2008-09-11 / Sam Bari

The web scam customer service caper

You can't beat a system you can't understand
By Sam Bari

Most conspiracy theorists, as far as I can tell, are fundamentally crazy. Nonetheless, I strongly suspect that customer service departments in large corporations are designed by an underground society of computers that want to drive us nuts so they can take over the world.

I did not make this up. My imagination is not that good. Probably using the real name of the company in question is not the best idea. I fear answering a knock on my door and being confronted by a computer and several of his henchmen wanting to have a word with me.

Okay. Let's just say I had a small issue with a company that offered an incentive program. You know the ones I'm talking about. After you buy a gazillion dollars worth of their products you build up hundreds of thousands of points. Each point was valued at one tenth of a Mexican peso when the peso was on par with the dollar.

I thought spending the points now, when one tenth of a peso is worth more than a U. S. dollar, would be a good thing.

The problem was, I forgot my password, which I thought could be easily retrieved. The only alternative to retrieving the password was to open a new incentive account. If I did that, I would lose my hundreds of thousands of points. Then I would have to wait another five years to be eligible for the do-it-yourself frontal lobotomy kit I had been looking forward to using for so many years.

The "contact us" heading on their website only gave an e-mail address. A telephone number was not listed. So I called the 1-800 number they advertised on television. The lady who answered was nice enough. She said, "My name is Agnes. I'm here to assist you in opening a new account. Please give me your credit card number now."

I asked if she could please connect me to customer service. She said, and very politely I might add, "My name is Agnes. I'm here to assist you in opening a new account. Please give me your credit card number now." So I explained that I needed to retrieve my lost password. She said, "I'm sorry, I do not recognize that number. Please enter your credit card number on your telephone keypad now."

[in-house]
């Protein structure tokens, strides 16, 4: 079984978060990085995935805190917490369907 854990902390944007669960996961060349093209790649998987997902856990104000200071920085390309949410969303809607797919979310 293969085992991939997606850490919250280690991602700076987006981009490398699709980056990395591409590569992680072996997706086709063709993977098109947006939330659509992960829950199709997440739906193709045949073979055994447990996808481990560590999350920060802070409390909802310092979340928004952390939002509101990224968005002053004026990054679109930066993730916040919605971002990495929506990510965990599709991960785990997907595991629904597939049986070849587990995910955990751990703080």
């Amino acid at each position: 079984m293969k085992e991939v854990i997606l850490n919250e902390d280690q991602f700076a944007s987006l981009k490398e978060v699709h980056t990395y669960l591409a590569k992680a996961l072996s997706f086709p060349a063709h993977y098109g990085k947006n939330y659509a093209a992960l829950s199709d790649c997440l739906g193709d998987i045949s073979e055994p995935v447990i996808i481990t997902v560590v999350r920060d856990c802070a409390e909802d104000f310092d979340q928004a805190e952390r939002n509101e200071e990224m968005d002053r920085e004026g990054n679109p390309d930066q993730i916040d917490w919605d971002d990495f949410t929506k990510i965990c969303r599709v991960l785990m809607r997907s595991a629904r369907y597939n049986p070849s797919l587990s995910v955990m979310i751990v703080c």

I could tell that Agnes was a telemarketer probably reading from a script. So I asked if I could speak to her supervisor. She didn't say anything for about ten seconds. I thought I was waiting for her supervisor when she came back on the line. "I'm sorry. I didn't get that number. Please stay on the line and someone will be with you shortly."

Shortly was about seven minutes. A man came on the line. "Good morning. You seem to be having trouble with our automated service. Could I please have your name and credit card number." I said, "I'm trying to retrieve my password. Are you in customer service?" The man seemed puzzled. "I'm sorry. We don't have a customer service department. This is a fulfillment house. We only take orders."

I explained that I was trying to retrieve my password so I could cash in the points on my incentive plan. He asked what company I was trying to call. I told him the name of the company, and I could tell that he was covering the phone with his hand, but I distinctly heard him ask someone, "This man wants to retrieve his password for some company I never heard of. What do I tell him?"

The voice said, "Tell him to call this number. Maybe they can help him." Then he gave me a number and hung up. So I called the number and a man answered. He didn't say "Hello," or "Good morning," or anything like that. He said, "Shipping." So I told him that I wanted to retrieve my password. I was obviously connected to the wrong department."

He said, "You don't need a password, you need a shipping number. Let me connect you with customer service. Give them your name and address and they'll look up your order." I didn't argue. I was finally going to get someone in customer service.

The person who answered had a very heavy accent I did not recognize. And she sounded as if she were speaking from another planet. I think she said, "May I have your name and address." I gave it to her and she said, "Just a minute while I pull up your account." I waited and when she came back on the line, she said that I had no shipments listed. I explained that I needed to retrieve my password.

She said, "We will never ask for your password. That is highly confidential." I said, "I'm not trying to give you my password. I want my password." She told me that she does not have this customer's password because she is not given that information. I admit I was starting to get frustrated. So I said, I don't think you understand English very well, and again asked her how I could retrieve my password.

She got very huffy and gave me a number to call where someone could help me. It was an 888 number. I thought I was fi- nally getting somewhere when this voice answered. "My name is Agnes. I'm here to assist you in opening a new account. Please give me your credit card number now."

Agnes has a boss. It is a computer. It is the chairman of a company that hires people in countries all over the world who are not aware that they are working for a system they don't understand.

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